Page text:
Figure 2: Histograms of rankings generated by the Bayesian pooling (patients instructed to DPIs on the top, not instructed on the bottom): the graphs reflect a total of 100,000 iterations and consist of as many histograms as the devices included in the analysis; in each panel, the histogram shows the percent distribution of the simulations across ranks 1 (greater GUS) through 7 (lower GUS) while the y-axis shows probability on a 0 to 1 scale.

Discussion

The prescription of the most suitable DPI to use (or to switch) is a critical issue since long ago [1-2]. Patients’ opinion has been increasingly valorized in terms of DPI preference over the last decade, being the majority of data presently available derived from studies mainly focusing on the role of those criteria that are strictly related to patients’ beliefs. As a consequence, intuitivity, satisfaction, willingness to use, preference “at glance”, dexterity, ease-of-use, and acceptance were the criteria most widely adopted for comparing different DPIs [7-13]. 

On the contrary, the assessment of those aspects that are totally or partially independent of patients’ subjectivity (namely, the effect of the peculiar engineering of the device, the inspiratory flow required for actuation, the training track needed for their appropriate use, and the related cost) did not receive the same attention from this point of view. However, also these factors can in fact further contribute to the overall picture of the so called “usability” of inhalation devices and of DPIs in particular, much more that the patients’ age, gender and educational level as confirmed by data of the present study. Actually, it is well known that different regimens of DPIs’ intrinsic resistance can lead to different performances in terms of lung deposition of respiratory drugs and of clinical outcomes due to the variable inspiratory flow required for their adequate inhalation, even if patients are unaware of their relative role [17-18,24]. 

So much so, in primary and secondary care, more than 30% of UK physicians valued the device before deciding the respiratory drug to prescribe. Moreover, a great proportion of UK health professionals (87%) stated to be concerned about possible problems arising if the inhalation device is not specified and 86% of them also state that DPIs are non-interchangeable and that their unmotivated substitution would have a negative impact [30,31]. 

Usability is a complex and multifaceted parameter that contributes to the objective and comprehensive assessment of DPI convenience in real life because it takes into account a large panel of determining factors. The comprehensive value of usability as the discriminating parameter for the proper choice of the DPI mainly consists in its multidimensional assessment of a weighted mix of subjective (namely, intuitivity, satisfaction, willingness to use, preference “at glance”, dexterity, ease-of-use, acceptance, etc.) and objective (such as, those variably independent of patients’ convincement and beliefs, cost included) domains, all contributing to and affecting the overall convenience of each DPI in real life. Precisely for these reasons the multidimensional GUS Questionnaire was preferred in the present study to other instruments [11,14,23,32] for comparing and ranking six different DPIs in asthma patients objectively [17].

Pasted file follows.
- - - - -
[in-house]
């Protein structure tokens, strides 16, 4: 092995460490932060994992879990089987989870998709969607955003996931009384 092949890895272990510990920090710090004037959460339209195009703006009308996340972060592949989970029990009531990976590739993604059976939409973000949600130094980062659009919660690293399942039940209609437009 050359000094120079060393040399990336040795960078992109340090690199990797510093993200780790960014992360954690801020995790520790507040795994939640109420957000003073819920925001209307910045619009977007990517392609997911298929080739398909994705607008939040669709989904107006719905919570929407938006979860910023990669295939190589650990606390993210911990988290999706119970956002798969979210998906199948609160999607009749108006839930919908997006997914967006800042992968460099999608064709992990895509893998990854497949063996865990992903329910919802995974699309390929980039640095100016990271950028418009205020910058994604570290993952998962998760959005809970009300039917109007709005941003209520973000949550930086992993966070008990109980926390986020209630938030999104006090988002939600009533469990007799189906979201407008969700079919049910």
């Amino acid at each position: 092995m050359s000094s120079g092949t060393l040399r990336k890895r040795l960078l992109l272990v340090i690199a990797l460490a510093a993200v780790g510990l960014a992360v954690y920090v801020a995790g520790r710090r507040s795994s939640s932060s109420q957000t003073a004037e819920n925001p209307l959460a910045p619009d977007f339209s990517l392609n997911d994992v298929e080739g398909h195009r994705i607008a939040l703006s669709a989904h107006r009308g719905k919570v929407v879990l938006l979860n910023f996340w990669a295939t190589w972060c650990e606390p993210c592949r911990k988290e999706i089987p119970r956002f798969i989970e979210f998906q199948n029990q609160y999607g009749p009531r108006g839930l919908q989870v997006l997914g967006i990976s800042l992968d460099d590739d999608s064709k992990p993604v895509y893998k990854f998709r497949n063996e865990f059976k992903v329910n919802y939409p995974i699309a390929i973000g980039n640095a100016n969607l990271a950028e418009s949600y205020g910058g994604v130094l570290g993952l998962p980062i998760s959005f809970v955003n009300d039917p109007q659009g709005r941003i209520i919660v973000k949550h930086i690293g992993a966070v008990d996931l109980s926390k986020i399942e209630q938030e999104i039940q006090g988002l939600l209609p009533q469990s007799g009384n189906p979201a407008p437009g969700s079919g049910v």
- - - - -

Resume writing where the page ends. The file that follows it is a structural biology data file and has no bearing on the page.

Even if no one of the six DPIs tested achieved the ideal GUS top score of 50 points, their usability proved significantly different and a clear ranking was possible. Actually, when compared by their GUS score, DPIs proved variably usable in asthma patients: Some DPIs should be preferred in previously instructed rather than in naïve asthma patients and vice versa. In other words, asthma patients already familiar with DPIs (namely, the majority of patients in present times) behave in a different way when compared to naïve patients. In order to optimize the effectiveness and convenience of their therapeutic strategy these patients should need DPIs differently characterized from those of naïve patients, regardless the number of maneuvers needed for their actuation. This particular evidence, quite novel to our best knowledge, should be highly considered in clinical practice before any DPI prescribing. This evidence further emphasizes the concept that all asthma patients are unable to use all DPIs equally well and effectively [18].